3 facts why software engineers react to job boredom faster than ever
December 1, 2022
min read

3 facts why software engineers react to job boredom faster than ever

Ana Gospodinova
Ana Gospodinova

A software engineering career can be perceived as a road trip. It’s not always smooth and, in many cases, it’s a bumpy ride.

The profession is perceived as stimulating in terms of advancement possibilities, constantly changing tasks, and of course, hefty paychecks compared to other non-technical roles.

The working process looks like engineers spending their days solving multiple problems. Some are small bug fixes, while others are bigger chunks of work, but in general, software engineering relies on decisions made during the creative process.

Whether finding it out through direct touch with software engineers or by reading different surveys or micro-polls, it’s common knowledge that sometimes they can get into the loop of repetitiveness.

When that happens, the same as with the tip of the iceberg, it's a sign that a bigger problem lies below. The problem is generally known under the two occurring terms - job boredom and burnout.

Why do we deal with job boredom in tech?

Sometimes software engineers just get fed up with their work. It’s nothing new but a fact of life.

Projects come and go; some are done with a greater sense of personal contribution, while others with a lack of it. Once one sprint is over, there is always another one to come.

At some point, no matter how the company is forward-thinking in developing a healthy company culture, developers may start feeling exhausted, disconnected from their work, and incapable of performing their tasks.

job boredom burnout software engineers

According to a well-accepted definition, burnout is a syndrome related to chronic workplace stress that hasn’t been successfully managed. It’s usually described through:

  • Energy exhaustion
  • Reduced productivity
  • Increased mental distance from the job, or negativism towards it.

Burnout is a common challenge for startups and big tech companies. It’s caused by huge workloads, perfectionism, and a lack of communication and support.

Both terms are usually described through ‘not enough’ terms. It’s widely accepted, but it sublimes the core of the problem: being unhappy with the job, company, startup, colleague(s), or boss.

The additional load comes from knowing that employees prefer to work remotely or via a hybrid regime today and that additionally increases the burnout risk by 2%.

There is no more time to be a reactive employer. Instead, you must become a proactive one!

Our recent developer survey brought game-changing findings that in case of job boredom, every second survey participant (52%) would start looking for a new job after just one or two months.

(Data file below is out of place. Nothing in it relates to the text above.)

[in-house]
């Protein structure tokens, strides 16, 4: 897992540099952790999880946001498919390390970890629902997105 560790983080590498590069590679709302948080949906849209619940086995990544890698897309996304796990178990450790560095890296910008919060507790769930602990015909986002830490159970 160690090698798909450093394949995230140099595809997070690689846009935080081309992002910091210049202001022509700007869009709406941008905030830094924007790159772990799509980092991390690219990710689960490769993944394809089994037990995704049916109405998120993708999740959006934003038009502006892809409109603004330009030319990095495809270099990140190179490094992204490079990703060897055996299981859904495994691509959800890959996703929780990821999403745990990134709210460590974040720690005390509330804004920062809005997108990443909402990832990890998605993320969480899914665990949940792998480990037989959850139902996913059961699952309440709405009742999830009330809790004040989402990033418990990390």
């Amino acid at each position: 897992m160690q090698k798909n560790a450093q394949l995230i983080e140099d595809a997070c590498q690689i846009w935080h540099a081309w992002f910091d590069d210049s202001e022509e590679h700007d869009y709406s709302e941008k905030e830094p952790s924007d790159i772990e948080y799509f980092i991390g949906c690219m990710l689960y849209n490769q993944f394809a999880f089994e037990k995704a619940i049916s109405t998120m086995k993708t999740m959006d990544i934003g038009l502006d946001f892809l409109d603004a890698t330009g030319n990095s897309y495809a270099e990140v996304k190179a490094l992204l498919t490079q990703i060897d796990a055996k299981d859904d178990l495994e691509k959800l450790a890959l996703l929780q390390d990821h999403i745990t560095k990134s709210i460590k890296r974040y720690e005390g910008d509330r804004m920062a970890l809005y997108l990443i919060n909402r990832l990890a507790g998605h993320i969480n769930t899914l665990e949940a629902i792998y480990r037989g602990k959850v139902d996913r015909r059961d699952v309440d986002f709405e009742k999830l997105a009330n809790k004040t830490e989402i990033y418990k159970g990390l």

job boredom software engineers

Shockingly, these findings become even more disturbing once we digest them from another angle: There is no more time to be a reactive employer. Instead, you must become a proactive one!

job boredom burnout software engineer

A promising fact lies in software engineers’ active approach, where 4 out of 10 (40%) would first try to mend issues with their employer, and then seek a new opportunity if that fails.

Best practices to minimize job boredom

Software engineers name three stressors contributing to job boredom or burnout rates: a sense of slow personal progress, lack of personal appreciation, and a lack of being able to visualize the bigger picture.

As previously said, and fortified with our recent survey, employers don’t have time to act after their employees notice that something is wrong with them.

This means that companies must act faster and reengineer their cultures to become more appreciative of tech workforce contributions.

job boredom burnout software engineers

As developers are similar to artists and often considered perfectionists, there isn’t much space for maneuverability. Companies have to minimalize burnout inside their tech teams fast.

We can recommend some best practices to improve the overall condition:

  • Build your community: Close relationships with peers and improve workflows, as when software engineers are stuck, they will be more comfortable asking for help.

  • Train superior managers: Spotting and preventing job boredom or burnout early signs becomes essential in a proactive instead reactive approach. Develop ‘mental health days’ to relax and disconnect your employees from work. For example, one of the forward-thinking companies has introduced a wellness workweek for all its employees.

  • Time off: Encourage your tech team members to take time off as a proven way to alleviate burnout.
  • Eliminate stressors: Usually the most difficult and long-term task, but achieving it will help your employees to approach work in a pleasant and, most importantly, calm way.

Summing up, you must listen and be compassionate with your team members.

It’s a founding stone to obtaining great retention levels.


Building an open and evolving company culture is a priority. Learning to diagnose and then act accordingly is employers’ only chance to retain scarce human resources such as tech talent, at the same time developing their companies to become attractive ones for the promising talent on the market.


#Wanted and #Misunderstood: A Developer Survey 2023 (Full Report)

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#Wanted and #Misunderstood: A Developer Survey 2023 (Full Report)

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